Mercedes-Benz is recalling more than 1 million vehicles that are older than it because of concerns regarding their brake systems.
An estimated 993,407 cars are being removed from the market, according to reports cited by Germany’s Federal Transport Authority.
The company announced its recall with a statement sent to us on the morning of Monday.
Mercedes announced that it has discovered a problem with the brake boosters of certain models made several years back.
The issue means that sudden brakes on affected vehicles can result in mechanical damages and, in rare instances, there is a higher chance of injury or accident, according to the BBC.
“As part of its commitment to safety, Mercedes-Benz has decided to contact the owners of potentially affected vehicles,” an official from the company told our via email.
“We begin the recall process right away. This will include inspecting potentially affected vehicles, and, based on the findings from the examination, we will replace parts if needed. While the inspection process is in progress we request our customers to refrain from driving in their cars.”
What cars are subject to a recall?
Mercedes claimed that the issue was found in some ML and GL-Class models of SUVs and also in a few minivans from the R-Class class.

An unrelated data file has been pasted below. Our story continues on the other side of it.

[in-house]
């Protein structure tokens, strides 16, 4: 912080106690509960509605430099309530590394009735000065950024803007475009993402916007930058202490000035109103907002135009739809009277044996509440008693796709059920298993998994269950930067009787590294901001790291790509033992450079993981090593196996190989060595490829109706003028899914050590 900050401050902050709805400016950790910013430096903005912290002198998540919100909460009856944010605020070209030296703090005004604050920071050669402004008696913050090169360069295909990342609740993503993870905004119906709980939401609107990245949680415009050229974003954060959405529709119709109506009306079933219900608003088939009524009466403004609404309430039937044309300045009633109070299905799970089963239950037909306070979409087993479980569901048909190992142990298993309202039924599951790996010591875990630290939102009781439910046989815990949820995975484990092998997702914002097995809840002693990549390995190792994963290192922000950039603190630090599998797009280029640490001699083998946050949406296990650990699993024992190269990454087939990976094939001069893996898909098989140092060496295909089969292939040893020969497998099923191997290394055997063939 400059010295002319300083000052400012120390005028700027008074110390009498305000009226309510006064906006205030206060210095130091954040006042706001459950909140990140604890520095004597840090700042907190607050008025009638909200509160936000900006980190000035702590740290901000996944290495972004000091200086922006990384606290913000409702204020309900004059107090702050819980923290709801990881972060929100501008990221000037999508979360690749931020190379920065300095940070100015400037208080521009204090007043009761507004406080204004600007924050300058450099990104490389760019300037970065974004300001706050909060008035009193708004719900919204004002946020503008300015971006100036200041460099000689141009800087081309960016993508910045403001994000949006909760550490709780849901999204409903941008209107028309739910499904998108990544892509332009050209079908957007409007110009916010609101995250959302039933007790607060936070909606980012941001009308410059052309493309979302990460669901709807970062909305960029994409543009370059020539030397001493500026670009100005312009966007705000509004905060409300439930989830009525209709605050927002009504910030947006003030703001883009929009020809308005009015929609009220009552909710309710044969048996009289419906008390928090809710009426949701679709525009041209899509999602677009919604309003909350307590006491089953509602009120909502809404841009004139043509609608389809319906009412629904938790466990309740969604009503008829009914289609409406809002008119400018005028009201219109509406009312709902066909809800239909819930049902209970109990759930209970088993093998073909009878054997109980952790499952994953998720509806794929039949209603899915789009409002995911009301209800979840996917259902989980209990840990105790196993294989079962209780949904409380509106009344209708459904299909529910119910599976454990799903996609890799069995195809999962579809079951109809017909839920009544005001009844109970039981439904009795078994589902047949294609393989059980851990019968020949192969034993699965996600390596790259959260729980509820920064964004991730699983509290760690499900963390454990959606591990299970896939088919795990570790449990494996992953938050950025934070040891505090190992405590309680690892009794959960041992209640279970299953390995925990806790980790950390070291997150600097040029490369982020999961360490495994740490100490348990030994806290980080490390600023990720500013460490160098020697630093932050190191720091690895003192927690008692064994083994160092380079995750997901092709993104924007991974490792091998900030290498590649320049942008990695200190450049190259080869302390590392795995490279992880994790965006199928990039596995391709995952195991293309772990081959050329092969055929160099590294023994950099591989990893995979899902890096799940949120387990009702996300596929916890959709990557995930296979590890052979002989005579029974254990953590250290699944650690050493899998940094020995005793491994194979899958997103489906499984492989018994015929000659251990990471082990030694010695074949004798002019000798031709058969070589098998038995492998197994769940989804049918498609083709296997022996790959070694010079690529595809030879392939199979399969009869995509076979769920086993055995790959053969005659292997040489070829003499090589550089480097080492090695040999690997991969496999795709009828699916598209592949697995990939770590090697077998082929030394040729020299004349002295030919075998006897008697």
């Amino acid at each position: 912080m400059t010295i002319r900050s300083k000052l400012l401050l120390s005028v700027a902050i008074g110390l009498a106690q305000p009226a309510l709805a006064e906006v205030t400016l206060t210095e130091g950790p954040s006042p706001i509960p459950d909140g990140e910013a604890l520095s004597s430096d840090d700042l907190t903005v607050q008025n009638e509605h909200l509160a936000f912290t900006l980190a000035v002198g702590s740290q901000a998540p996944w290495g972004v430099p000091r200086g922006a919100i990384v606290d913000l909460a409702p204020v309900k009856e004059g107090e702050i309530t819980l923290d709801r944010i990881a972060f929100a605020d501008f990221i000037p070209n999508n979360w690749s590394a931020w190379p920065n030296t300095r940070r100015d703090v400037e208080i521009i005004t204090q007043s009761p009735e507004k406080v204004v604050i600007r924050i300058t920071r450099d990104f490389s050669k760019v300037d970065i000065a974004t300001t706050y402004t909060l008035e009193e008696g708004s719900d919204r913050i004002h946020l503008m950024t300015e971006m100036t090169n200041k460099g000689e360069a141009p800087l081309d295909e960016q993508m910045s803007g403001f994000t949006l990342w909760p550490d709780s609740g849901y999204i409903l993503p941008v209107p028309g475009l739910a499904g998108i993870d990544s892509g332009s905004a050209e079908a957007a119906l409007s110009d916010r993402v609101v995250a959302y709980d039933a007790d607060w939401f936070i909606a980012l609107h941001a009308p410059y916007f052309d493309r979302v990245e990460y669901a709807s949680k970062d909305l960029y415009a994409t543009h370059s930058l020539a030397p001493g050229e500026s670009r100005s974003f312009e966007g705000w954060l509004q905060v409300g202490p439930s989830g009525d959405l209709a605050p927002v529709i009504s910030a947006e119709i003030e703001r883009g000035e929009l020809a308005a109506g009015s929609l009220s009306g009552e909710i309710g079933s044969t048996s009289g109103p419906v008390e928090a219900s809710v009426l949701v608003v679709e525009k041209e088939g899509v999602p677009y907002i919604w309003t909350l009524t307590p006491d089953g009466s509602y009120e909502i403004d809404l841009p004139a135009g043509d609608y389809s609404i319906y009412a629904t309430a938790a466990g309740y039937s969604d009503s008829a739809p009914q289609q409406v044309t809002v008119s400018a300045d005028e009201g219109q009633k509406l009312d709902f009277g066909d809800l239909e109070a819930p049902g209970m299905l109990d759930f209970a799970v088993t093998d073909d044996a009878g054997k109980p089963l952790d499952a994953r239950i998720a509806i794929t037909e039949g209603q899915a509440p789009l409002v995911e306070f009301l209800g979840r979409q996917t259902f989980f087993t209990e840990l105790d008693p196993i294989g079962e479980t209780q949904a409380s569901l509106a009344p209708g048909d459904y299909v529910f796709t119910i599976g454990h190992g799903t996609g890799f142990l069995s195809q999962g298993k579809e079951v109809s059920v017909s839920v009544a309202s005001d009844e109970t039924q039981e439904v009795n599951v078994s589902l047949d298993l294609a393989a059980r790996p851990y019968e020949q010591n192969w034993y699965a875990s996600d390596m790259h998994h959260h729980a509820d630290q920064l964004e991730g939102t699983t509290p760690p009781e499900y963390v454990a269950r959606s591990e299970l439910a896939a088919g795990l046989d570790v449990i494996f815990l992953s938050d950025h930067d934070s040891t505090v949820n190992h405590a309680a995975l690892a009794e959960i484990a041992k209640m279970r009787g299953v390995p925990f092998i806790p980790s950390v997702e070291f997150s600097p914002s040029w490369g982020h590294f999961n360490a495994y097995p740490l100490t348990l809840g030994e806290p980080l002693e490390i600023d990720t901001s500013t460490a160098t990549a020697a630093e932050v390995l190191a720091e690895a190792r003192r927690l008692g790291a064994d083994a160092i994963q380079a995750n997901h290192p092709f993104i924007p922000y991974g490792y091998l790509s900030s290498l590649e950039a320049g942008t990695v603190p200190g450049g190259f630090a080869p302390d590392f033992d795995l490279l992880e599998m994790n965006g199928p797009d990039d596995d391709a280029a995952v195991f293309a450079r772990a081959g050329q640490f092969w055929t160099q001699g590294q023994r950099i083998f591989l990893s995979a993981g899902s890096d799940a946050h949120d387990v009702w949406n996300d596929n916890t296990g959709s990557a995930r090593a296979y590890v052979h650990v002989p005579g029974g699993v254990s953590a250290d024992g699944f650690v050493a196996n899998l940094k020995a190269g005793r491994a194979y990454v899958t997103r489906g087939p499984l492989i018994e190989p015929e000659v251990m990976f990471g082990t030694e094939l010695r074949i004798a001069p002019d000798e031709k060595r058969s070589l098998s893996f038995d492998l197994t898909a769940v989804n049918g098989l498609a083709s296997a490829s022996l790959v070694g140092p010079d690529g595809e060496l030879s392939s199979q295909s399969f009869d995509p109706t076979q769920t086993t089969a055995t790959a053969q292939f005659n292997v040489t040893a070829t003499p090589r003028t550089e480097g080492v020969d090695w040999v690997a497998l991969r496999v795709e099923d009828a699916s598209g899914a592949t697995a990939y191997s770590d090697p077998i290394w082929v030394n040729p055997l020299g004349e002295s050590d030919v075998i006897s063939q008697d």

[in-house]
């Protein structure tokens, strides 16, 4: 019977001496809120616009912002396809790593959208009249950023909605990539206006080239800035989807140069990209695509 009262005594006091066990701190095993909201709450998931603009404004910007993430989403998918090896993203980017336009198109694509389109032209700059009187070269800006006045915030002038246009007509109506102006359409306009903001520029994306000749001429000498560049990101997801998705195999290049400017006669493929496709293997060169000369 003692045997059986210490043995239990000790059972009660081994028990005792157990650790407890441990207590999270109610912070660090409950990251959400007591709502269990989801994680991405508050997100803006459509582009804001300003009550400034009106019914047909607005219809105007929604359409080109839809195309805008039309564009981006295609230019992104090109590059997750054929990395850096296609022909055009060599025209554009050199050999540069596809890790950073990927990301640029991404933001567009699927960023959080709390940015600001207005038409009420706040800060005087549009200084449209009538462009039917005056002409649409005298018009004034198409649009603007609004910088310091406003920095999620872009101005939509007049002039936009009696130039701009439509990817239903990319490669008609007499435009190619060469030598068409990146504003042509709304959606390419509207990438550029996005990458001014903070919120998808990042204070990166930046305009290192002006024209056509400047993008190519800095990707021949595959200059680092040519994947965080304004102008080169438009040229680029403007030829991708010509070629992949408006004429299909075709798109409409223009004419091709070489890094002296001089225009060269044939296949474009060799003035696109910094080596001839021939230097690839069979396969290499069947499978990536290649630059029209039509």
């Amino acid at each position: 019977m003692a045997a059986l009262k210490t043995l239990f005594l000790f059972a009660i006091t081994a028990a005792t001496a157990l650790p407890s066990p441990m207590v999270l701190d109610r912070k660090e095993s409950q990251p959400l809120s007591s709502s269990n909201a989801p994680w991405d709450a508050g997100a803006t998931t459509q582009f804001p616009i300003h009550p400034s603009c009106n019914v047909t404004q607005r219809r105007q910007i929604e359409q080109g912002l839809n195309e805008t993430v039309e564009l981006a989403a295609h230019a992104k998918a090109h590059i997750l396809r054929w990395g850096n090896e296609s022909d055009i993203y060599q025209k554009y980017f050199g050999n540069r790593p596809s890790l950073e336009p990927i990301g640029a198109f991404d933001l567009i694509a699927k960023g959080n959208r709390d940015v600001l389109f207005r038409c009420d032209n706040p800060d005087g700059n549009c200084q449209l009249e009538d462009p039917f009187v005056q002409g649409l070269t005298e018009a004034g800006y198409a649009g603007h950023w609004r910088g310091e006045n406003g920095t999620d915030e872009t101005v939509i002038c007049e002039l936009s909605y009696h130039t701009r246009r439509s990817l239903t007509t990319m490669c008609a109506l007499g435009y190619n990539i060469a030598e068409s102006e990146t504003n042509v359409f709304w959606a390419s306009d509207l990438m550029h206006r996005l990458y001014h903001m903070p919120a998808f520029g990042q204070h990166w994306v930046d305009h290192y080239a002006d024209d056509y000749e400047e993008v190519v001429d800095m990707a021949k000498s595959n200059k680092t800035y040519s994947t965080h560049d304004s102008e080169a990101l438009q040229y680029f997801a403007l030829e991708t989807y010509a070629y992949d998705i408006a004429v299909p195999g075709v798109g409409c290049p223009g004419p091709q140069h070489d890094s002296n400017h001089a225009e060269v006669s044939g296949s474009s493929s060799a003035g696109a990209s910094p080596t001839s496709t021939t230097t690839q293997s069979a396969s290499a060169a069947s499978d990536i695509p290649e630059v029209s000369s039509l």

The vehicles affected were built between 2004 and 2015.
What should you do if you find your car listed
Mercedes has announced that it will notify the owners of the affected vehicles.
The recall takes place immediately, and those who own vehicles with the brake issue will likely receive a call from the company shortly.
The owners of the affected vehicles are advised not to drive their vehicles for a while.
Does Mercedes fix recalls for free?
Mercedes has announced that it will examine any vehicles at risk and replace any damaged parts if needed.
Do you think Mercedes take over it?
There was no indication by the auto manufacturer of its plans to replace cars in which the fault with braking has been discovered.
In 2011, Mercedes recalled almost 1.3 million vehicles within the U.S. over a security issue with the emergency call system, also known as well.